Eighty years ago this week, the trial of one Henry ‘Harry’ Gleeson commenced. Gleeson was charged with the murder of Mary ‘Moll’ McCarthy – he was found guilty and sentenced to death by hanging.

However, then, as now, many knew that Harry Gleeson was innocent.

In response to great work from the ‘Justice for Harry Gleeson Group’ and ‘The Irish Innocence Project’, in 2015 President Michael D Higgins signed a posthumous pardon for Harry Gleeson, which formally declared his innocence and acknowledged the miscarriage of justice that occurred.

The village of New-Inn in Co Tipperary came to national attention following the events in November 1940, when Moll McCarthy was found murdered in a field owned by a man named John Caesar – the farm was managed by Caesar’s nephew, Harry Gleeson.

Moll McCarthy was born into and lived in very unfortunate circumstances: six children to feed, living in a rundown cottage and relying on “gifts” from the respectable men who fathered her children and took advantage of her vulnerability.

At the time, a local, well-respected vigilante group – most former IRA men – were a law unto themselves. Kieran Fagan published The Framing of Harry Gleeson (2015), which claimed Moll was murdered by this group due to fears she was passing information to the local Garda Sergeant.

A conspiracy of silence surrounded the village of New-Inn, as the local clergy turned a blind eye (and parishioners followed) and the police fabricated evidence in the direction of Gleeson. This local vigilante group viciously took the life of Moll McCarthy – and strategically plotted links of her death back to Gleeson.

If the events there were bad, the events in the courts were equally so. Sean McBride was Harry’s junior counsel and Martin Maguire was the judge.

A year earlier, Maguire – then a prosecutor – was on the losing side to McBride in a massive case. It was a huge win for McBride. With Maguire, now a judge, in charge of Harry’s case, he had ample chance to get one back on McBride.

Throughout the trial, it was noted that Maguire subtly influenced the jury in numerous ways in favour of the prosecution. From the outset, it was a hanging judge - and hence, a hanging jury. In February 1941, Harry was sentenced to death by hanging; a mere three months after the murder occurred.

After a failed appeal, Harry Gleeson’s state execution took place on 23 April 1941.

Harry’s last words (to his barrister, McBride) were poignant:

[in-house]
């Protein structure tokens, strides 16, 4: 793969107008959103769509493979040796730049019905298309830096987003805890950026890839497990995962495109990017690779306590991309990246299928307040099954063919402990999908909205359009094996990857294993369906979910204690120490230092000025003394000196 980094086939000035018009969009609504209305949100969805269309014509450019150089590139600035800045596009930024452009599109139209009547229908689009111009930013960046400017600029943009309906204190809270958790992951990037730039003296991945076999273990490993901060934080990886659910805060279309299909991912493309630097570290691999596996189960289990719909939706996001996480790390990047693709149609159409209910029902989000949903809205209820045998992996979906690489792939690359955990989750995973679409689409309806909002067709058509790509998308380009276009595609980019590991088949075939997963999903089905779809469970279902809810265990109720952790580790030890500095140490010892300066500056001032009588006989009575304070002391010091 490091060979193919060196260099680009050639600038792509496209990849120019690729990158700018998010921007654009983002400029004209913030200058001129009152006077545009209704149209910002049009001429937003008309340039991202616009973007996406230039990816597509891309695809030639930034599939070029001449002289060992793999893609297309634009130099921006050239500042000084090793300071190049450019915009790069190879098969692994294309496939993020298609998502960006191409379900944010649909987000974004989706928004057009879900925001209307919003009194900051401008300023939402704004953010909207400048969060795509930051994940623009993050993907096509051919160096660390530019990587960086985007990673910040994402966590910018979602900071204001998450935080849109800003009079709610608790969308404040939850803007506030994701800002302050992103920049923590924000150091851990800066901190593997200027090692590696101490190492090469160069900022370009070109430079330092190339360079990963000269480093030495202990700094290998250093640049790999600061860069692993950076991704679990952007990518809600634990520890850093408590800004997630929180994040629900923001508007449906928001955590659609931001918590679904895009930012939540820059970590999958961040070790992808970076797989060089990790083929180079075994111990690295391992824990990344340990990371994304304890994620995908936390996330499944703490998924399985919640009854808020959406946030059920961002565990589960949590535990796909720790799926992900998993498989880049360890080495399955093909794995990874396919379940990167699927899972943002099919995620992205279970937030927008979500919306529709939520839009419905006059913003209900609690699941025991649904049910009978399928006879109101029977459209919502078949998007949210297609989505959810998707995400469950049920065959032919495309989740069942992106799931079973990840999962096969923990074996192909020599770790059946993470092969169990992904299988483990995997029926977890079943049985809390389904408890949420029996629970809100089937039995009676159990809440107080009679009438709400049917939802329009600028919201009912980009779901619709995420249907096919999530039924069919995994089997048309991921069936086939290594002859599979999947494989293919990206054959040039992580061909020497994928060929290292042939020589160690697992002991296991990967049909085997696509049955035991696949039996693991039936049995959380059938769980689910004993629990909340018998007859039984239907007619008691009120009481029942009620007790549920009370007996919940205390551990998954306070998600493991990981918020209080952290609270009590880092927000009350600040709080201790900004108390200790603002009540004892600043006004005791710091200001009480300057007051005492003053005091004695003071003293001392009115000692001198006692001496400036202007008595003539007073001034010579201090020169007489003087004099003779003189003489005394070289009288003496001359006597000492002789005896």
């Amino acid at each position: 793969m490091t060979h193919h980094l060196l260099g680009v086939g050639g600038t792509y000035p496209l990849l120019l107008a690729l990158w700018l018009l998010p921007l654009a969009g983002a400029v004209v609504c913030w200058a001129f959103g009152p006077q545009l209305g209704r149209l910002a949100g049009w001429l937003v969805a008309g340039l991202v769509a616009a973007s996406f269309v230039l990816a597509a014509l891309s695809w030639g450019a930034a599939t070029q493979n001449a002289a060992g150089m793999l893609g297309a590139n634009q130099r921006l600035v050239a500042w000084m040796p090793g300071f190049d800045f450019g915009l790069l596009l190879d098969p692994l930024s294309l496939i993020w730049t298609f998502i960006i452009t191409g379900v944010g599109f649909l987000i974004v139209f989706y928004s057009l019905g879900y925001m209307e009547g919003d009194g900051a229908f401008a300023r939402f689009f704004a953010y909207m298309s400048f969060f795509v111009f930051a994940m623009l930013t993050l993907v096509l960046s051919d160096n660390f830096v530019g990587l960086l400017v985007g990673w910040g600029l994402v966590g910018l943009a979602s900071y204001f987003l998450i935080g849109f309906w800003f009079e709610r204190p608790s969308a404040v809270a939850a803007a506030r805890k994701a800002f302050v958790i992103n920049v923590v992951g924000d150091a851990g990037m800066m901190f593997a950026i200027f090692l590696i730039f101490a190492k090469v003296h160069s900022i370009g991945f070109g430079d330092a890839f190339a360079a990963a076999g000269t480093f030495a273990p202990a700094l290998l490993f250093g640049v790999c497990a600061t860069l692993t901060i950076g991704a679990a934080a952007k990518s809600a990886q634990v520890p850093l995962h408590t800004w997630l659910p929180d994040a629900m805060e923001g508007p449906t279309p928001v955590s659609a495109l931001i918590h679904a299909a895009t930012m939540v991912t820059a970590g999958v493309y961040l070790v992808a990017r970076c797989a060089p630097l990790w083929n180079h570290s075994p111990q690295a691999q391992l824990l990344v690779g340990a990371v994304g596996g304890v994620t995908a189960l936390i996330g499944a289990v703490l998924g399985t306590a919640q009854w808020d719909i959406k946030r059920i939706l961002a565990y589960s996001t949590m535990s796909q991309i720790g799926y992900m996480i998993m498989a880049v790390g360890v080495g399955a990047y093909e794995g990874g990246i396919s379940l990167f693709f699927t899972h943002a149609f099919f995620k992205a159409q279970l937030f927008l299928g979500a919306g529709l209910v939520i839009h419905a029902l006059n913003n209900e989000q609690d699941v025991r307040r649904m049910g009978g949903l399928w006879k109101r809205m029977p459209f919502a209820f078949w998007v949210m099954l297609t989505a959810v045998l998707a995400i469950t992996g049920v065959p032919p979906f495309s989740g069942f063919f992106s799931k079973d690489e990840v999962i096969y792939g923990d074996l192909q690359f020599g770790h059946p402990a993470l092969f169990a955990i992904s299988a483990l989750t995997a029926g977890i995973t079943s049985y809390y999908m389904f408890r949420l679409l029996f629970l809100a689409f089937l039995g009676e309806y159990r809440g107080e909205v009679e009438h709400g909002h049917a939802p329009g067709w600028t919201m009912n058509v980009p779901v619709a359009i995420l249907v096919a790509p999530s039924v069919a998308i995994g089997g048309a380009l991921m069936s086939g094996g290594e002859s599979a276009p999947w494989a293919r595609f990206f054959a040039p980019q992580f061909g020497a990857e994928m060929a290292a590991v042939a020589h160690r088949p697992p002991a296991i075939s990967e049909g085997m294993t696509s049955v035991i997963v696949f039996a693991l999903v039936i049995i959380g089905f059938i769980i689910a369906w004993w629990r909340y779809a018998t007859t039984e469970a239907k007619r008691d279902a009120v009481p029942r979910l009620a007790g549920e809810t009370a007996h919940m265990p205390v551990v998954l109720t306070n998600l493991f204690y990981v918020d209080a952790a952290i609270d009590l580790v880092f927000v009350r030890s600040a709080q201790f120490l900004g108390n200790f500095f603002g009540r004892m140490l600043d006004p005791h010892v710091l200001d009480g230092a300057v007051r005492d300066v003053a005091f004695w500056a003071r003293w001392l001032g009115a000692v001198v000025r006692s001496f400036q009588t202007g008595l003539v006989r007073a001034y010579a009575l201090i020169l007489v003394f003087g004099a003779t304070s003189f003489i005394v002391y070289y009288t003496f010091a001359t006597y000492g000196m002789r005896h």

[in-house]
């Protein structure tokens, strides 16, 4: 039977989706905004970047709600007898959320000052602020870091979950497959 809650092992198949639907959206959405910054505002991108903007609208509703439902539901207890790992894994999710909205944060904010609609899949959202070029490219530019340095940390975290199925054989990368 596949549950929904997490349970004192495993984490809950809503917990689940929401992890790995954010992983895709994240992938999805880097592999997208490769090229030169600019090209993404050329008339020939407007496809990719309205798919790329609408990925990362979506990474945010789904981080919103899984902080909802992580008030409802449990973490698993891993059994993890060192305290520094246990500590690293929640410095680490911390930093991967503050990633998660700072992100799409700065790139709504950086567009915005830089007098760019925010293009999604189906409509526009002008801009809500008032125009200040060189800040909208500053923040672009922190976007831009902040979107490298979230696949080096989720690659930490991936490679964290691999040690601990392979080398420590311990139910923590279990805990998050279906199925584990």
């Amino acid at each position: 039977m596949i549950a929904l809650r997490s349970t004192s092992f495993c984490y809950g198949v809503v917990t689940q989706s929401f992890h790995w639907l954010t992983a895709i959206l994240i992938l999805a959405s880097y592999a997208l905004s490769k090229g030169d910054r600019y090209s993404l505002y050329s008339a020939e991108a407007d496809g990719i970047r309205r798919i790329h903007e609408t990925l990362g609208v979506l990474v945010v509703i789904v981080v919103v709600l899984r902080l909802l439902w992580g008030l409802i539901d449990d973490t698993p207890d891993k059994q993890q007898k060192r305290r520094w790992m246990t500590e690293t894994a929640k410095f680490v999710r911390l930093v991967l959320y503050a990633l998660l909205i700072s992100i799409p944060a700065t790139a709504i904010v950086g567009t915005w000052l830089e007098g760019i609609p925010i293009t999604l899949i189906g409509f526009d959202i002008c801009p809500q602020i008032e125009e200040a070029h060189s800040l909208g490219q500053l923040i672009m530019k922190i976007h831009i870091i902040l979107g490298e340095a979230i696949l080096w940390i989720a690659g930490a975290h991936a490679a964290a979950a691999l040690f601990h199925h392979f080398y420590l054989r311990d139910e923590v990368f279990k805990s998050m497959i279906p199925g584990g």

“The last thing I want to say is that I will pray tomorrow that whoever did it will be discovered and that the whole thing will be like an open book. I rely on you to clear my name. I have no confession to make, only that I didn’t do it. That is all. I will pray for you and be with you if I can, whenever you are fighting and battling for justice.”

Fagan names those he says were responsible for the murder in his book, and all the subsequent characters, from the clergy to the police to the state. All of whom who were in one way or another involved in the murder of Moll McCarthy and the ultimate execution of Harry Gleeson. Still to this day, in New-Inn, there is nothing to formally acknowledge the wrong done to Harry Gleeson, despite the posthumous pardon, the first in the state’s history.

Then, as now, there are honourable exceptions – those who stood for justice – and for Harry Gleeson and Moll McCarthy, and it is to them, the truth is owed.

Despite ongoing work from the Gleeson family and the Department of Justice, Harry Gleeson’s remains still lie in Mountjoy prison grounds – and that of Moll McCarthy lies in an unmarked grave in a disused cemetery in New-Inn.

God rest Harry Gleeson and Moll McCarthy, and Godspeed to all those who fight against the miscarriage of justice.

The above gives a snapshot of events The Murder at Marlhill by Marcus Bourke (1993) and the more recent book The Framing of Harry Gleeson by Kieran Fagan (2015), give brilliant accounts of the full story.

Conor is an amateur historian with a keen interest in local events during 1919-1923; the War of Independence and the Irish Civil War in. He is also a Teagasc Walsh Scholar and PhD researcher in the National Centre for Men’s Health in IT Carlow.